"Like" abuse redivivus

Arnold M. Zwicky zwicky at CSLI.STANFORD.EDU
Sun Apr 13 18:34:13 UTC 2008

On Apr 13, 2008, at 10:23 AM, i wrote:

> ... as for
> young people, everybody knows that kids don't know shit and reject the
> wisdom of their elders.

i forgot to mention that they're also inarticulate.

by the way, it's time to look at what people mean when they talk about
inarticulateness in language, especially the language of teenagers,
especially with respect to "like".  i suspect that people use
"inarticulate", like "sloppy" and "vague", merely to label linguistic
variants they don't like -- without making an actual, testable, claim
about those variants.

to see the problem, here are the possibly relevant NOAD2 definitions
for "inarticulate":

1.  unable to speak distinctly or express oneself clearly ... not
clearly expressed or pronounced
... having no distinct meaning; unintelligible ... not expressed;

the thing is, discourse-particle uses of "like" are all add-ons; they
are extra, supplementary material within a larger utterance.  if the
utterance is clear without any occurrences of "like", it's equally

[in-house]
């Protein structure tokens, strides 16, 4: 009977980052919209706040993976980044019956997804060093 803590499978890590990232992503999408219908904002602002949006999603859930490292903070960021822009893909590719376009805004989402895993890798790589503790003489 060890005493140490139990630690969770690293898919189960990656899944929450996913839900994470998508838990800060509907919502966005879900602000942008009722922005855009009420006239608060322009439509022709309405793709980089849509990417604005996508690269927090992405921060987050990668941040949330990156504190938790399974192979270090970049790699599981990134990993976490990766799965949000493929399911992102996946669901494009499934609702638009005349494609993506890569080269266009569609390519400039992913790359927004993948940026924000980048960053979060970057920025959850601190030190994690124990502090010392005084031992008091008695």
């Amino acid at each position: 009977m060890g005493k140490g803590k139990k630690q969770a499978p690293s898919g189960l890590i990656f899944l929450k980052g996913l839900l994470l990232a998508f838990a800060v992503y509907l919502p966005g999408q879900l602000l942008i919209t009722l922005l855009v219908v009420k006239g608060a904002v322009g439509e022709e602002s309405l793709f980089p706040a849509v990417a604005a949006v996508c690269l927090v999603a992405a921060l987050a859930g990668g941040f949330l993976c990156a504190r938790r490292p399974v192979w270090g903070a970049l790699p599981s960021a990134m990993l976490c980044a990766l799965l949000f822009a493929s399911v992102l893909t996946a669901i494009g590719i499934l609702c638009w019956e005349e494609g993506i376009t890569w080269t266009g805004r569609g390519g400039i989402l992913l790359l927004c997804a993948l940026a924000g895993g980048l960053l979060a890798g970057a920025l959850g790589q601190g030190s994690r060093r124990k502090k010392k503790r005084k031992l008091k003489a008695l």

clear with them; the occurrences of "like" communicate additional
nuances of meaning or discourse function.  (as for quotative "be
like", it fills the same slot as "say".  surely no one can fail to
understand quotative "be like" these days; the usual objection to it
is that the speaker is unaccountably using an alternative to standard
"say", not that it's unclear.)

now, some of you are going to object that you have trouble
understanding sentences with discourse-particle "like" in them,
because the "like"s get in the way.  no doubt that's true for some
people, though many people manage perfectly well.  i'd guess that a
lot of the effect follows directly from some people's antipathy
towards "like": they can't help noticing all those offensive "like"s,
so they don't really pay attention to the rest.  (similar effects have
been reported for other non-standard, informal, innovative, or spoken
variants.)  in any case, the problem here resides mostly in the
hearers, not in the speakers or in the utterances themselves.

i know, now you'll say it's the speakers' business to tailor their
utterances to their hearers' needs -- but i think most hearers have no
difficulty in this case, and the speakers might fairly respond that
it's the hearers' business to adjust to the variants they're
confronted with.  insisting that other people change how they speak so
as to conform to your grammar -- otherwise, you can't, or won't,
understand them -- is a kind of grammatical egocentrism: at best, it's
uncooperative, and at worst it's impolite, rude, and insulting.


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